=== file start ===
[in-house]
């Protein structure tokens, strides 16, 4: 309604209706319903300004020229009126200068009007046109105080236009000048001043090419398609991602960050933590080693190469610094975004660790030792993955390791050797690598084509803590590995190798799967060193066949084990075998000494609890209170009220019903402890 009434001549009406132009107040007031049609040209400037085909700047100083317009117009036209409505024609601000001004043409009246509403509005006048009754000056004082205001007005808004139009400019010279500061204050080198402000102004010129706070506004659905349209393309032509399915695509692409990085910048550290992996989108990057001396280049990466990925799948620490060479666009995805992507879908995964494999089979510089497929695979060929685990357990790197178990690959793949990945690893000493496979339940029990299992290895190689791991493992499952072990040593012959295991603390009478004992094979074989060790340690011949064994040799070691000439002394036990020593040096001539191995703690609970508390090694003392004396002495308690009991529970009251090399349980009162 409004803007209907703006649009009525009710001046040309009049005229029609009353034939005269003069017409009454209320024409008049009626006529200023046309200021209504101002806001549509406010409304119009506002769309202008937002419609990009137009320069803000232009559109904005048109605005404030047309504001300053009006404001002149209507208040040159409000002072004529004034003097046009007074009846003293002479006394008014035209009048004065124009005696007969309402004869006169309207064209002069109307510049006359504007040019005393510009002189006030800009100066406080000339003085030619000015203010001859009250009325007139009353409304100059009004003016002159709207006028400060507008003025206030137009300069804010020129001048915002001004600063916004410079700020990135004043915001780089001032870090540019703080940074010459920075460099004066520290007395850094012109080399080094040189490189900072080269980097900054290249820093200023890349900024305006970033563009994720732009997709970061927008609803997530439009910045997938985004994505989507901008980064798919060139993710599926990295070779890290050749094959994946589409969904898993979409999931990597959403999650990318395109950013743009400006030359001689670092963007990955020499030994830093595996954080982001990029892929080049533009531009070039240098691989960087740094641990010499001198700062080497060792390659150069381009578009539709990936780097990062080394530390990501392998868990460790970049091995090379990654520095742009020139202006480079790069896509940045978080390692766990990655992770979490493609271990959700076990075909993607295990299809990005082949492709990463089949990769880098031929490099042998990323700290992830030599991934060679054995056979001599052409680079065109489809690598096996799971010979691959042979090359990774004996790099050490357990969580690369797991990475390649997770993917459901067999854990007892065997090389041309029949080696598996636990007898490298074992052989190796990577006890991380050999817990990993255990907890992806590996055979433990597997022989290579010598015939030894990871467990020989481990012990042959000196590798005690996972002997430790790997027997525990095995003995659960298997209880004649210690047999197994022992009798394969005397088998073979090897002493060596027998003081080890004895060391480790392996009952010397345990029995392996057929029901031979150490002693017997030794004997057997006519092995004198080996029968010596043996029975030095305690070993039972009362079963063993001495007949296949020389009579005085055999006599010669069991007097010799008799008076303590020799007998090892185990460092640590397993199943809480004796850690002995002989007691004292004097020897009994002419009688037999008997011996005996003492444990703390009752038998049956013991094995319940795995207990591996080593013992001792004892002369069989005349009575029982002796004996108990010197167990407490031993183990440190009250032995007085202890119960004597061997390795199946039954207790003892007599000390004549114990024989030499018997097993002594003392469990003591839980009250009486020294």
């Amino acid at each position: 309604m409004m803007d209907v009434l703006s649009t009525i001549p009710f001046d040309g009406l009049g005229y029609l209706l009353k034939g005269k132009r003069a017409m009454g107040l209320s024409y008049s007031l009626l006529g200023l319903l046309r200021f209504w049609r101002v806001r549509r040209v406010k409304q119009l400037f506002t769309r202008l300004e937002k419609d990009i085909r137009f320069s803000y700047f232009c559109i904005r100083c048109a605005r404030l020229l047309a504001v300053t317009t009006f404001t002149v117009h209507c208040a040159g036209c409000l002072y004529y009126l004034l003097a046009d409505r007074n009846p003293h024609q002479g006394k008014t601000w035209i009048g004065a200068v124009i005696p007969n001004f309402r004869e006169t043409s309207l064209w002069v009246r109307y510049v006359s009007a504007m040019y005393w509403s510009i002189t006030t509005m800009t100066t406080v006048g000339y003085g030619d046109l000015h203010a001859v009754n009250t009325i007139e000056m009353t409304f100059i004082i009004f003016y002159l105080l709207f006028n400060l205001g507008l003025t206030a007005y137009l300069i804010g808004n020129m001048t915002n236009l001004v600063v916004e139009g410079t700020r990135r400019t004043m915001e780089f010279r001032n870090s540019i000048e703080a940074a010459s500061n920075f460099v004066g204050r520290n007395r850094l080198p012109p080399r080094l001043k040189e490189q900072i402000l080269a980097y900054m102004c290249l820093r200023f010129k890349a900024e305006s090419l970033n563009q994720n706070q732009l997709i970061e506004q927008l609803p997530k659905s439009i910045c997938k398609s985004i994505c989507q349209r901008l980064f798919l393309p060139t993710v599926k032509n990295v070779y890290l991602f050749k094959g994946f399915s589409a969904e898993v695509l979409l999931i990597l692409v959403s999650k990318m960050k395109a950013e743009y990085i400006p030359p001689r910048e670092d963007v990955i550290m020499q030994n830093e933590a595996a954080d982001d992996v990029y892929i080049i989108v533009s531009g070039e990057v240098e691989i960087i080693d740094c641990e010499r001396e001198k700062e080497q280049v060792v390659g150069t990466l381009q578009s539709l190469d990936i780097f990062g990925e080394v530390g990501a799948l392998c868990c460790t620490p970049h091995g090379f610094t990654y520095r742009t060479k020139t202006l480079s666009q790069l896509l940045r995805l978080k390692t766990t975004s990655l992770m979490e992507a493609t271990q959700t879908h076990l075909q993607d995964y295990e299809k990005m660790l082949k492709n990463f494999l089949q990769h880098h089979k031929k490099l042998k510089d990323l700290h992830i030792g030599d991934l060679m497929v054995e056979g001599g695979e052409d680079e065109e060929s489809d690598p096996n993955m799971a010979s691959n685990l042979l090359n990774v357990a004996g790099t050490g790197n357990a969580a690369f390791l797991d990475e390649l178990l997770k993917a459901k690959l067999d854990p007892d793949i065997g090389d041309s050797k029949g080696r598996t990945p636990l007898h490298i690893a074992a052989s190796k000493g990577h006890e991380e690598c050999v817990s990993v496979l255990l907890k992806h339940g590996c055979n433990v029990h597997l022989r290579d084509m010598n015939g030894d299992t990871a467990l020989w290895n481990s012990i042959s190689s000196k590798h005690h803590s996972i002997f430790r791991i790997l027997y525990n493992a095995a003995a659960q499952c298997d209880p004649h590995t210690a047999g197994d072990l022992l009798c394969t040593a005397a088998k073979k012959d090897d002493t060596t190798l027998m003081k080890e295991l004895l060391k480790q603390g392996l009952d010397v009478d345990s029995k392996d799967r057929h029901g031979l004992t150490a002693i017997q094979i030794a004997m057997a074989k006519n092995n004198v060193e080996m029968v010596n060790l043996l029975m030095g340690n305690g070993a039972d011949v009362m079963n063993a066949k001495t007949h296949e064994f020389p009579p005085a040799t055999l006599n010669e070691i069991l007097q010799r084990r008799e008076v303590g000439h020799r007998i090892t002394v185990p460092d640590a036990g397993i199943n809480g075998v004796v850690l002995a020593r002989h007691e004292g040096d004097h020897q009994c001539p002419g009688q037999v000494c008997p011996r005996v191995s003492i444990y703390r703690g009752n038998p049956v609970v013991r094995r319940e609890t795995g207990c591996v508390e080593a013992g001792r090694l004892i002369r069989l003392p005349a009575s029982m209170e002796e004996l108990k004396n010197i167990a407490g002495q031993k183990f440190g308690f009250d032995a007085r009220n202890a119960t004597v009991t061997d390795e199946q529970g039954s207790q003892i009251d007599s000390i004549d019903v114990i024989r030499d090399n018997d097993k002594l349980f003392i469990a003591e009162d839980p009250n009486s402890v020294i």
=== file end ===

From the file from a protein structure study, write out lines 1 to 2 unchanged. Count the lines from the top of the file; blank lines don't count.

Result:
[in-house]
């Protein structure tokens, strides 16, 4: 309604209706319903300004020229009126200068009007046109105080236009000048001043090419398609991602960050933590080693190469610094975004660790030792993955390791050797690598084509803590590995190798799967060193066949084990075998000494609890209170009220019903402890 009434001549009406132009107040007031049609040209400037085909700047100083317009117009036209409505024609601000001004043409009246509403509005006048009754000056004082205001007005808004139009400019010279500061204050080198402000102004010129706070506004659905349209393309032509399915695509692409990085910048550290992996989108990057001396280049990466990925799948620490060479666009995805992507879908995964494999089979510089497929695979060929685990357990790197178990690959793949990945690893000493496979339940029990299992290895190689791991493992499952072990040593012959295991603390009478004992094979074989060790340690011949064994040799070691000439002394036990020593040096001539191995703690609970508390090694003392004396002495308690009991529970009251090399349980009162 409004803007209907703006649009009525009710001046040309009049005229029609009353034939005269003069017409009454209320024409008049009626006529200023046309200021209504101002806001549509406010409304119009506002769309202008937002419609990009137009320069803000232009559109904005048109605005404030047309504001300053009006404001002149209507208040040159409000002072004529004034003097046009007074009846003293002479006394008014035209009048004065124009005696007969309402004869006169309207064209002069109307510049006359504007040019005393510009002189006030800009100066406080000339003085030619000015203010001859009250009325007139009353409304100059009004003016002159709207006028400060507008003025206030137009300069804010020129001048915002001004600063916004410079700020990135004043915001780089001032870090540019703080940074010459920075460099004066520290007395850094012109080399080094040189490189900072080269980097900054290249820093200023890349900024305006970033563009994720732009997709970061927008609803997530439009910045997938985004994505989507901008980064798919060139993710599926990295070779890290050749094959994946589409969904898993979409999931990597959403999650990318395109950013743009400006030359001689670092963007990955020499030994830093595996954080982001990029892929080049533009531009070039240098691989960087740094641990010499001198700062080497060792390659150069381009578009539709990936780097990062080394530390990501392998868990460790970049091995090379990654520095742009020139202006480079790069896509940045978080390692766990990655992770979490493609271990959700076990075909993607295990299809990005082949492709990463089949990769880098031929490099042998990323700290992830030599991934060679054995056979001599052409680079065109489809690598096996799971010979691959042979090359990774004996790099050490357990969580690369797991990475390649997770993917459901067999854990007892065997090389041309029949080696598996636990007898490298074992052989190796990577006890991380050999817990990993255990907890992806590996055979433990597997022989290579010598015939030894990871467990020989481990012990042959000196590798005690996972002997430790790997027997525990095995003995659960298997209880004649210690047999197994022992009798394969005397088998073979090897002493060596027998003081080890004895060391480790392996009952010397345990029995392996057929029901031979150490002693017997030794004997057997006519092995004198080996029968010596043996029975030095305690070993039972009362079963063993001495007949296949020389009579005085055999006599010669069991007097010799008799008076303590020799007998090892185990460092640590397993199943809480004796850690002995002989007691004292004097020897009994002419009688037999008997011996005996003492444990703390009752038998049956013991094995319940795995207990591996080593013992001792004892002369069989005349009575029982002796004996108990010197167990407490031993183990440190009250032995007085202890119960004597061997390795199946039954207790003892007599000390004549114990024989030499018997097993002594003392469990003591839980009250009486020294």